Tip: We split a small Bobbie and chips and it was more than enough food – yes, the sandwich in the picture below is the smallest sub Capriotti’s offers!
Despite the weather not wanting to cooperate (it was raining off and on all day) we decided to take a chance and drove to Delaware City and took a Ferry to visit Fort Delaware. Luckily the threatening clouds stayed at bay during our trip and we stayed dry. Fort Delaware was originally constructed protect the Delaware River from British ships, but at the time of the Civil War the fort was repurposed as a prison for Confederate soldiers. The tour is interesting as the fort is full of actors/actresses in authentic period attire doing typical day-to-day tasks. We spent a few minutes talking with several of the actors/actresses including: the blacksmith were he demonstrated how to make a fire poker, the wash-maid who explained the fort’s unique water cistern system, and the cooks who discussed the rigors of preparing meals inside the fort.
Tip: Make sure to look at the Ferry departure schedule as Fort Delaware is located on an island only accessible by boat. Keep your eyes open near the water line for native bald eagles.
Capers and Lemons is a mid to upscale Italian restaurant outside the heart of downtown Wilmington. While it looked a bit remote from the road the restaurant was packed when we arrived and still packed when we left. We were lucky enough to avoid the 1 hour wait and found a seat at the bar (full food service at the bar). Unlike our typical spaghetti and meatballs we ventured into uncharted territory and tried the mushroom risotto (excellent variety of exotic mushrooms) and the Pork Milanese (tender pork, broccoli rabe and spinach in a light tomato sauce – very tasty and not overly filling). We paired our meals with some local brews and really enjoyed the Dogfishhead Indian Brown Ale.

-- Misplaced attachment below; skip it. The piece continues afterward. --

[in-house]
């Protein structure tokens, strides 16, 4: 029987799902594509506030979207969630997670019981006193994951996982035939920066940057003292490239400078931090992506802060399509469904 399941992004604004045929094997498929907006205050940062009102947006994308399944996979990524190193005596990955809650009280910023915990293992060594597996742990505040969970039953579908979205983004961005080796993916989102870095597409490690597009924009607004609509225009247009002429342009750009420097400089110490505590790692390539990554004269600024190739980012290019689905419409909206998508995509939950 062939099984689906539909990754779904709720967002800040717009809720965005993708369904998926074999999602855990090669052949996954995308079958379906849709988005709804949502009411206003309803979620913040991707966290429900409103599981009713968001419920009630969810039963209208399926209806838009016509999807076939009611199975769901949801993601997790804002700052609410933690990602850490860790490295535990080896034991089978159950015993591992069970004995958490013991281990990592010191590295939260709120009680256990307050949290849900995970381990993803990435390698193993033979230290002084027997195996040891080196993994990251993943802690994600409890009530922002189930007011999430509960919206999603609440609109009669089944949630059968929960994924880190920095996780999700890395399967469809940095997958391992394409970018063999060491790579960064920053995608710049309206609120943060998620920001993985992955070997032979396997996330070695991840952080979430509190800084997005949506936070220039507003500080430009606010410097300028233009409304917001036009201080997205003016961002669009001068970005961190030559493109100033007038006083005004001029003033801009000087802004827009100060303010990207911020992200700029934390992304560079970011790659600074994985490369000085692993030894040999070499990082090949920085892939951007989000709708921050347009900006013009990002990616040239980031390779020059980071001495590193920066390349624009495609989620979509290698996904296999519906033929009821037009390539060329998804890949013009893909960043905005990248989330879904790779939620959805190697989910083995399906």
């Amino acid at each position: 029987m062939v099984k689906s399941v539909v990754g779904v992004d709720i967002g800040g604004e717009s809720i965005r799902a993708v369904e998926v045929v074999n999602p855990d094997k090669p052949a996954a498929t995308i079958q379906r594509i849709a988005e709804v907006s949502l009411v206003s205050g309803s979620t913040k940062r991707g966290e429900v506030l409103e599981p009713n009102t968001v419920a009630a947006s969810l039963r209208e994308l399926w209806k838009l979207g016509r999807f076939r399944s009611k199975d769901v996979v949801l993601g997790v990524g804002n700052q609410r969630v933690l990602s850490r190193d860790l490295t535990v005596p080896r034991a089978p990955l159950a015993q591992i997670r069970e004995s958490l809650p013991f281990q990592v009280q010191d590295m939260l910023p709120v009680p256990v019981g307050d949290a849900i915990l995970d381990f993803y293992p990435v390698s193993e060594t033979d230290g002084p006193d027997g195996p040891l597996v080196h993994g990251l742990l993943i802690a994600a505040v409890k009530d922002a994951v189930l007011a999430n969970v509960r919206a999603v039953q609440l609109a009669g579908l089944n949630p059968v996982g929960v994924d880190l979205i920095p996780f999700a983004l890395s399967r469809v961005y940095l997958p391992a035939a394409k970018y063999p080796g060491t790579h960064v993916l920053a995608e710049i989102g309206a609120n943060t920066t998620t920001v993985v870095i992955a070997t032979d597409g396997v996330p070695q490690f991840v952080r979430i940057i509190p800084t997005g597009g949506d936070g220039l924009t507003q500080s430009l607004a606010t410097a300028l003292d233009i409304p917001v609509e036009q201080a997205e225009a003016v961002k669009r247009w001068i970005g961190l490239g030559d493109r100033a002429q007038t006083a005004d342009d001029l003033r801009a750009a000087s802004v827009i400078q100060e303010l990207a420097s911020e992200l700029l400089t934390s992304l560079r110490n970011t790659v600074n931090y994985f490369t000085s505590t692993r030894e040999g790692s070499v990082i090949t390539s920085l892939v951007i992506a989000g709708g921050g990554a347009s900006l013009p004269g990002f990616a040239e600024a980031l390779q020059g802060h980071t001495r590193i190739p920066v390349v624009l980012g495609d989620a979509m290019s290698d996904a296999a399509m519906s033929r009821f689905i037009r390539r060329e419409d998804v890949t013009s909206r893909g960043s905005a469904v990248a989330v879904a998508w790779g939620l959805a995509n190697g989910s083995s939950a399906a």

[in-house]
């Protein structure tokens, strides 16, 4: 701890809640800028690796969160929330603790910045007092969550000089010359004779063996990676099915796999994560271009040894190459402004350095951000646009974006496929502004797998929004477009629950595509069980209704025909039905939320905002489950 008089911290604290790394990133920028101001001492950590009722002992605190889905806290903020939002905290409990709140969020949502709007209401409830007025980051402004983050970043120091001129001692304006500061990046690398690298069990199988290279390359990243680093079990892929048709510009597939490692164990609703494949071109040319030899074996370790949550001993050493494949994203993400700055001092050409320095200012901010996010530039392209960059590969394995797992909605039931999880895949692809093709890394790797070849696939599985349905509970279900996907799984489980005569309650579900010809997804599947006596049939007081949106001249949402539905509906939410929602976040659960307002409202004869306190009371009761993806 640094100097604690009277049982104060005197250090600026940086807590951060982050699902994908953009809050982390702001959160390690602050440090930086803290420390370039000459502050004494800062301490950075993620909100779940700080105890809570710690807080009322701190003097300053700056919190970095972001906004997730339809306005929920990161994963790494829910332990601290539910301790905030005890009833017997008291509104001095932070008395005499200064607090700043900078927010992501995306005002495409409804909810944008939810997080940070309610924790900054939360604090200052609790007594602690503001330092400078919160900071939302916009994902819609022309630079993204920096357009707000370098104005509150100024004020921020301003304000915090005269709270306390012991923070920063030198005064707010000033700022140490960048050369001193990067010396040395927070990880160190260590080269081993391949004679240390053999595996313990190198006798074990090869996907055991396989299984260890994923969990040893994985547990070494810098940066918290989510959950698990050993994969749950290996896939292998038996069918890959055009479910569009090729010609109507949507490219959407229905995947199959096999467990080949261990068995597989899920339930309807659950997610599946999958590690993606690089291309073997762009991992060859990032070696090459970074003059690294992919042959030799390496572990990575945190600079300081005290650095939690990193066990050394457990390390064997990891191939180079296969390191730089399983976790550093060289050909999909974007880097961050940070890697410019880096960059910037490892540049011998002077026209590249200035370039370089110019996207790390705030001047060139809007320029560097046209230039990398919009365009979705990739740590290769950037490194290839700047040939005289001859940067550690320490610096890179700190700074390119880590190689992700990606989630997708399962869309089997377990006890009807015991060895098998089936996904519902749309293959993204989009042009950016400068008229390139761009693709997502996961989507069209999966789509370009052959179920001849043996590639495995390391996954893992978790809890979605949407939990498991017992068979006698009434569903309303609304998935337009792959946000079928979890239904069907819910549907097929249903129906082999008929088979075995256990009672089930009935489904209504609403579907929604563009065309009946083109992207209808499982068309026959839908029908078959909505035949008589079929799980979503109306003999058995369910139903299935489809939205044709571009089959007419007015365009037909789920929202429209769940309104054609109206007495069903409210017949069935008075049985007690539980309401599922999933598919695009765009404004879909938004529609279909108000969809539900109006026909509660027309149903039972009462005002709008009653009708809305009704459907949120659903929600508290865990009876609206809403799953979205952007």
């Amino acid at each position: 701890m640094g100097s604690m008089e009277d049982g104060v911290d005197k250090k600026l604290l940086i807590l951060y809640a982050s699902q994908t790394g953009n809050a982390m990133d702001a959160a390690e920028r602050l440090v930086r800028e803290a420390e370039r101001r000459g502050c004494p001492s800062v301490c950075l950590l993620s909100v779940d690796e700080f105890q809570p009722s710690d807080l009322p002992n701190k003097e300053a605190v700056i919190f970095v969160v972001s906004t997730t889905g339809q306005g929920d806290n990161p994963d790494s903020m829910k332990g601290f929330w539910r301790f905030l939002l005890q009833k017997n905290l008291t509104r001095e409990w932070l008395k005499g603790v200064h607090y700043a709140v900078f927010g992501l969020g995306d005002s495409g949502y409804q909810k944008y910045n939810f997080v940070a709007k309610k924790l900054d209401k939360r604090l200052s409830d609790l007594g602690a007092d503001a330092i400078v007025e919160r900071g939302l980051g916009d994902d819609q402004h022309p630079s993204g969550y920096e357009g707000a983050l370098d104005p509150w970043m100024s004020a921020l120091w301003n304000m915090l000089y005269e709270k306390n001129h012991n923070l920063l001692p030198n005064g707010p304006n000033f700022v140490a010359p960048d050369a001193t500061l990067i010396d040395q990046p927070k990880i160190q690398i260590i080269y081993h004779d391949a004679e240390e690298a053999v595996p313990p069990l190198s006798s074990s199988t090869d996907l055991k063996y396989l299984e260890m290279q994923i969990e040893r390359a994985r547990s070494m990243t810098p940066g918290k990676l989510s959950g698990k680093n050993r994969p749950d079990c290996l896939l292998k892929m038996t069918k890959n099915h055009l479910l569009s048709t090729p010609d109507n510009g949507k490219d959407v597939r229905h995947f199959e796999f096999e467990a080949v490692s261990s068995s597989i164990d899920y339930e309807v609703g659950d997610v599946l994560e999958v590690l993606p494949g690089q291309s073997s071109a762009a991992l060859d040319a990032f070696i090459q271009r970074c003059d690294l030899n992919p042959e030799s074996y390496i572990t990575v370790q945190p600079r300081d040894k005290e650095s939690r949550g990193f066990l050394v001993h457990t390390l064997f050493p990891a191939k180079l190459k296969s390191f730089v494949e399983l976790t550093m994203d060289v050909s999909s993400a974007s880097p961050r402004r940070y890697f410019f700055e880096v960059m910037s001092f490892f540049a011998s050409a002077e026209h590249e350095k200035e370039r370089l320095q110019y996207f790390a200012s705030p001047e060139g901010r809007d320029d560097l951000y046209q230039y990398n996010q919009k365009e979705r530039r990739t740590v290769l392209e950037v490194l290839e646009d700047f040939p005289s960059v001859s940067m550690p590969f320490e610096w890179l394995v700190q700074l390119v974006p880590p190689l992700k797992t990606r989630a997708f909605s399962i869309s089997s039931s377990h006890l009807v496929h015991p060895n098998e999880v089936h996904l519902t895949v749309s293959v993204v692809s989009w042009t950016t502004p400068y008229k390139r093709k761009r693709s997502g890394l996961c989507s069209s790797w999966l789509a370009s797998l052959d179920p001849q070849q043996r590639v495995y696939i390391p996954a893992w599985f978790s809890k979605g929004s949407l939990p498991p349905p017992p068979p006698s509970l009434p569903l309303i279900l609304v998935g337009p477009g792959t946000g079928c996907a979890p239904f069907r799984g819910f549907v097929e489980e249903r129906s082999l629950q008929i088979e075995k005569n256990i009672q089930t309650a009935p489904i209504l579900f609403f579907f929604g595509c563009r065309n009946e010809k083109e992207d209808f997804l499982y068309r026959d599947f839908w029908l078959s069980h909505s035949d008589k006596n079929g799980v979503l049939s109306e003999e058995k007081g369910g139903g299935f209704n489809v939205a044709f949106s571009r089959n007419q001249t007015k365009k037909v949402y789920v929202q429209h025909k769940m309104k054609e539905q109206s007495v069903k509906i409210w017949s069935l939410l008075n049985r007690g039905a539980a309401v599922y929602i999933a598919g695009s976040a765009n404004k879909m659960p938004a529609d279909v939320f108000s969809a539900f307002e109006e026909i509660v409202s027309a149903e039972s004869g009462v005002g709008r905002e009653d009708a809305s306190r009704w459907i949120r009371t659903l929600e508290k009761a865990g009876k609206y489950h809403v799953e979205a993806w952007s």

Day 3 (Sunday - Race Day):
Iron Hill Brewery served as our post-race nourishment – what better way to refill our bodies than with burgers and beer? The burgers were massive, and despite just running a half marathon neither of us were able to finish the massive meat patty (a bit over-cooked and they forgot the onion but still a pretty good lunch option). The beer is all brewed on site (make sure to get draft beer and not bottled for the freshest offerings) and good but not out of this world spectacular. All in all post-race eating options in Wilmington are limited and this is a good choice.
The Nemour’s Mansion and gardens (created by the founder of DuPont) looked really cool – but apparently the tour is 3 hours and advance reservations are required. The staff at the Nemour’s Mansion directed us to the Hagley Museum (~5 minutes down the road), which was really cool. In addition to a recently renovated museum which provided a good history of the DuPont company we headed outside to explore the buildings where gunpowder, DuPont’s original product, was produced in the late 1800’s. While gunpowder is no longer produced in the area, it was impressive to see the use of natural resources (everything was hydro-powered) and the amount of innovation/ safety precautions infused into the gunpowder production process.
Delaware Half Marathon Medals
May 15, 2011: Delaware Half Marathon